AT THE same time the NSW government is upping the penalties for mining and coal seam gas protesters, it is drastically reducing the penalty for mining companies who break the rules.
Under proposed changes to the NSW Petroleum Act, the state government could choose to give mining companies ignoring notices or directions a $5000 penalty infringement notice (PIN) instead of a $1.1 million fine.
The Greens said the gulf between the PIN and the legislative penalty is so massive it undermines the force of the act.
Greens mining spokesman, Jeremy Buckingham, said the government was essentially providing itself the option to give mining companies a tiny slap on the wrist rather than significant fines and court proceedings.
“It makes no sense to have such low fines,” Mr Buckingham said.
“It does not create a disincentive for mining companies – it actually creates an incentive to do the wrong thing.
“There needs to be significant penalties in place to deter companies from breaking the law.”
The Leader asked the Division of Resource and Energy (DRE) why there was such a large gap between the PIN and the currently penalties, but it did not give a direct answer.
A DRE spokesperson said the “changes do not restrict DRE from bringing a full prosecution”.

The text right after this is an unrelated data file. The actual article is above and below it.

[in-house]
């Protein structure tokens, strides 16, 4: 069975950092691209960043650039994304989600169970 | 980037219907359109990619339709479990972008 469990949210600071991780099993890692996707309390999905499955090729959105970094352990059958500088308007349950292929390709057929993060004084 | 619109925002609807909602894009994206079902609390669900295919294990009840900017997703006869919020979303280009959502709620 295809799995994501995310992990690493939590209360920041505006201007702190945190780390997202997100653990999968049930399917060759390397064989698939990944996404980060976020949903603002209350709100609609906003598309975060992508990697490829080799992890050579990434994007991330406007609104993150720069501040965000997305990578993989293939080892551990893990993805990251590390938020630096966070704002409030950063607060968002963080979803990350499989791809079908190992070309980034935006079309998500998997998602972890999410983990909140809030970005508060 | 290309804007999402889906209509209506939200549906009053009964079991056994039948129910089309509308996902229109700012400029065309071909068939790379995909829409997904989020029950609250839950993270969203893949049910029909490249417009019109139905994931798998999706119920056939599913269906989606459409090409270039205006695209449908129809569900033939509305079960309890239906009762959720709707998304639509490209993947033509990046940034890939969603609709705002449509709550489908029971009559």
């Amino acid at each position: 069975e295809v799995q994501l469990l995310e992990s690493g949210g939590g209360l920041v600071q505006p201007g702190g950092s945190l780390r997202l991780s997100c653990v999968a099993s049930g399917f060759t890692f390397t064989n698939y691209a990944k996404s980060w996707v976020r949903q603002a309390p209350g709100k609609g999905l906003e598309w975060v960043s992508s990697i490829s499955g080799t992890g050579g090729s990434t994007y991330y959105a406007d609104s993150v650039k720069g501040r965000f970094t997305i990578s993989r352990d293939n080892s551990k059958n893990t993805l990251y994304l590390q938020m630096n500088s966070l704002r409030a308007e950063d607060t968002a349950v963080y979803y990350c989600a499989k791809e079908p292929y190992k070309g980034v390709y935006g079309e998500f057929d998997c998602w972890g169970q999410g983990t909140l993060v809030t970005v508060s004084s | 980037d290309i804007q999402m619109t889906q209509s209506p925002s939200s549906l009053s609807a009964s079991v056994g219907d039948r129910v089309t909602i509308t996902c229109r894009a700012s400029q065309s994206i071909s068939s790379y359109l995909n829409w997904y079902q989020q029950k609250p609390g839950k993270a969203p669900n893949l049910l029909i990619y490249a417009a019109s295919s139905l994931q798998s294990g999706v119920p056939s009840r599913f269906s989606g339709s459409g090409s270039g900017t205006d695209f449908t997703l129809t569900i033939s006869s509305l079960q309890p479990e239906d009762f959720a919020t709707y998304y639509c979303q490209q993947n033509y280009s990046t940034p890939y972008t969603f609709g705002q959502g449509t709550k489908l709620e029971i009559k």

“However, under the previous legislative framework, when DRE believed an illegal incident had taken place, the division would need to launch a full prosecution on these issues, regardless of the size or impact of the offence,” the spokesperson said.
“Under the new regime, the introduction of PINS and enforceable undertakings allows DRE to take more immediate action. The changes provide the regulators DRE with a wider range of enforcement powers ... and now allows DRE to choose the most appropriate action in response to any breach.”
Local members voted for changes
ON WEDNESDAY night the NSW parliament passed legislation for heavier penalties against mine and coal seam gas protesters who break the law, with both Tamworth MP Kevin Anderson and Northern Tablelands MP Adam Marshall voting in favour of the bill.
The new laws will see protesters caught trespassing on mining sites face a $5500 fine, up from $550.
It also amends the state’s Crimes Act to extend the crime of “interfering with a mine site” to CSG extraction and exploration sites instead of an existing focus on coal mines, which means anyone locking themselves to equipment could get a maximum jail sentence of seven years.
The Coalition backed the bill, with the support of Shooters and Fishers Party. The proposal also had the backing of Christian Democratic Fred Niles, despite Mr Niles attending a rally against the changes just hours before the vote.